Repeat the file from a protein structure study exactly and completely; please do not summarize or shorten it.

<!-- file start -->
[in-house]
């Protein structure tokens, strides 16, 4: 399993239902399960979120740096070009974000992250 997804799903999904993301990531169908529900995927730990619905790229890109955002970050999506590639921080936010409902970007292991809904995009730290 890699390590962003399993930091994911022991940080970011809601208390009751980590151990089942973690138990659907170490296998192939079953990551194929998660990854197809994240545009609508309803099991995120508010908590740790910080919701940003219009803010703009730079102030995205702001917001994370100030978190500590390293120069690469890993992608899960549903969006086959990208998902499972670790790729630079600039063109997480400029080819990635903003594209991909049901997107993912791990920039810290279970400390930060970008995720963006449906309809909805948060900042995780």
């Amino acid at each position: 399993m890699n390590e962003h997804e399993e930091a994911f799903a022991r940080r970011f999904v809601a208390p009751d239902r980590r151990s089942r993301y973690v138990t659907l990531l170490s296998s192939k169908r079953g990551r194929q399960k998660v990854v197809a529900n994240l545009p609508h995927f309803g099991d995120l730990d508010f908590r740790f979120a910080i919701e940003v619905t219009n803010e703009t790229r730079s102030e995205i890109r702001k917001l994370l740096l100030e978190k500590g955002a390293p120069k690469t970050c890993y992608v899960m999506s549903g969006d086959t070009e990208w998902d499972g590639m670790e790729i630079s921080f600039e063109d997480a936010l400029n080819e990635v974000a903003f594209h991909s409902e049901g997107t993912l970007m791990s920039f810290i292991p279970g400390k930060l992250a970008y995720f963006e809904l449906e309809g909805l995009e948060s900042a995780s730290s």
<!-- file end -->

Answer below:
[in-house]
């Protein structure tokens, strides 16, 4: 399993239902399960979120740096070009974000992250 997804799903999904993301990531169908529900995927730990619905790229890109955002970050999506590639921080936010409902970007292991809904995009730290 890699390590962003399993930091994911022991940080970011809601208390009751980590151990089942973690138990659907170490296998192939079953990551194929998660990854197809994240545009609508309803099991995120508010908590740790910080919701940003219009803010703009730079102030995205702001917001994370100030978190500590390293120069690469890993992608899960549903969006086959990208998902499972670790790729630079600039063109997480400029080819990635903003594209991909049901997107993912791990920039810290279970400390930060970008995720963006449906309809909805948060900042995780």
């Amino acid at each position: 399993m890699n390590e962003h997804e399993e930091a994911f799903a022991r940080r970011f999904v809601a208390p009751d239902r980590r151990s089942r993301y973690v138990t659907l990531l170490s296998s192939k169908r079953g990551r194929q399960k998660v990854v197809a529900n994240l545009p609508h995927f309803g099991d995120l730990d508010f908590r740790f979120a910080i919701e940003v619905t219009n803010e703009t790229r730079s102030e995205i890109r702001k917001l994370l740096l100030e978190k500590g955002a390293p120069k690469t970050c890993y992608v899960m999506s549903g969006d086959t070009e990208w998902d499972g590639m670790e790729i630079s921080f600039e063109d997480a936010l400029n080819e990635v974000a903003f594209h991909s409902e049901g997107t993912l970007m791990s920039f810290i292991p279970g400390k930060l992250a970008y995720f963006e809904l449906e309809g909805l995009e948060s900042a995780s730290s």